In the present work, many of Calder’s core ideas and pivotal experiences emerge with virtuosic clarity, depicting a dynamic arrangement of orbs projecting into space; an immaculate illustration of the artist’s epiphanic experiences in his twenties that went beyond the mere momentary stops of the sun and the moon. The artist brings the unfathomable distances into stark alignment and simplicity. An image that recurs across Calder’s practice – particularly in other stabiles such as Gibraltar (1936) and Morning Star (1943), both in the collection of the Museum of Modern Art, New York – the night sky’s illusive, mysterious quality serves the artist’s purpose well, giving form to the unknown yet familiar, the untouchable yet intimate. The iconic Existentialist philosopher, Jean-Paul Sartre, wrote of him: “Calder does not suggest movement, he captures it...he imitates nothing, and I know no art less untruthful than his.” (Jean-Paul Sartre, “Existentialist on Mobilist,” ARTnews 46, December 1947, p. 22)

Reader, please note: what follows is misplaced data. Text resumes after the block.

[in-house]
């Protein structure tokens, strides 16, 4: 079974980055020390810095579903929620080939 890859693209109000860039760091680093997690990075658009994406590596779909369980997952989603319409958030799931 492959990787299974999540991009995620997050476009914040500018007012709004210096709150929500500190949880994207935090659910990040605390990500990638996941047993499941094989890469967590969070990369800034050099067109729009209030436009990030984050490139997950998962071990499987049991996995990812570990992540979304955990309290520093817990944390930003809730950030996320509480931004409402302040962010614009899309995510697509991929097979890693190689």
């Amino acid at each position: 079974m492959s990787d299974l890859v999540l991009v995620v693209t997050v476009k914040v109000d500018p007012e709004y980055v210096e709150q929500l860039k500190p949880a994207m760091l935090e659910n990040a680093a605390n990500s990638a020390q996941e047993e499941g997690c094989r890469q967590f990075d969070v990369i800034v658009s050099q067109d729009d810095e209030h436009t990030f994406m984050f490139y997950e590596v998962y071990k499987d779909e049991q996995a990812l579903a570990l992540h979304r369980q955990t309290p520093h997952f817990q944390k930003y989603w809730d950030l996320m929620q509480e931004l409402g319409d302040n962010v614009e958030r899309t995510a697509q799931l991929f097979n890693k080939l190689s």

The migration of painterly shapes from canvas into physical space situated Calder at the forefront of the avant-garde in the middle of the twentieth century, through combining his longstanding and fastidious appreciation for the action of the circus with the infinite mysteries of nonobjective forms. Having studied mechanical engineering at the Stevens Institute of Technology in Hoboken, New Jersey, it is of little coincidence that his practice should evolve into such a groundbreaking fusion of automatic architecture and gestural freedom, capturing – with all the precision of a carefully hand-assembled machine – the ambitious, utopian moment of post-war America. But Calder remained indebted to the artists he befriended and exchanged ideas with during his time in Paris between 1926 and 1933. Echoing the momentous text by Albert Einstein, Calder’s Mobiles and Stabiles espouse a spatio-temporal coupling, uniting time and space in equilibrium, removing painting’s constituent parts from the atemporal canvas, and placing them in the universal continuum. As Einstein writes: “before the advent of the theory of relativity, time played a different and more independent role, as compared with the space coordinates. It is for this reason that we have been in the habit of treating time as an independent continuum.” (Albert Einstein, Relativity: The Special and the General Theory, New York, 2004, p. 47) It is this decisive transition from the formal rigidities of painting to the ‘real’ contingencies of sculpture that differentiated Calder from his École de Paris influences. The lyricism of Red Crescent encapsulates the grandeur of its subject and brings the energy of the cosmos into profound proximity. Fixed by the rectilinear framework, the spheres of the present work resonate with the color palette of one of Calder’s principal influences and allies, Piet Mondrian, with the sculptural elegance that has made him one of the most beloved American artists of the twentieth century.
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